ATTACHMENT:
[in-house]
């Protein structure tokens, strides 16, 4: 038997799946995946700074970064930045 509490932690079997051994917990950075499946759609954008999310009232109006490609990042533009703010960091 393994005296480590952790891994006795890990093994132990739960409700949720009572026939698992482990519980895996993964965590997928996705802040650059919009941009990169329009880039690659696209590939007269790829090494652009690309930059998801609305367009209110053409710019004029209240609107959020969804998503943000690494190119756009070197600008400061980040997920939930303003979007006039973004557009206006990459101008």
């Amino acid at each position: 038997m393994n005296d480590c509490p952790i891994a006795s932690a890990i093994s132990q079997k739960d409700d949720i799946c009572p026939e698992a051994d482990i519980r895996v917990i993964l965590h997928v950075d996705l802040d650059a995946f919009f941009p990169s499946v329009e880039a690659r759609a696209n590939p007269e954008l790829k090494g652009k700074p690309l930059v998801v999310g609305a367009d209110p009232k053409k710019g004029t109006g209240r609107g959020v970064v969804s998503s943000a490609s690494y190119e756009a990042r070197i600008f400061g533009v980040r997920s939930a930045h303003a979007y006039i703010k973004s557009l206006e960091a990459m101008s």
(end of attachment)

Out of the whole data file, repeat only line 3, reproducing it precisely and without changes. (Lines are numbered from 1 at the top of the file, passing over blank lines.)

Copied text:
């Amino acid at each position: 038997m393994n005296d480590c509490p952790i891994a006795s932690a890990i093994s132990q079997k739960d409700d949720i799946c009572p026939e698992a051994d482990i519980r895996v917990i993964l965590h997928v950075d996705l802040d650059a995946f919009f941009p990169s499946v329009e880039a690659r759609a696209n590939p007269e954008l790829k090494g652009k700074p690309l930059v998801v999310g609305a367009d209110p009232k053409k710019g004029t109006g209240r609107g959020v970064v969804s998503s943000a490609s690494y190119e756009a990042r070197i600008f400061g533009v980040r997920s939930a930045h303003a979007y006039i703010k973004s557009l206006e960091a990459m101008s």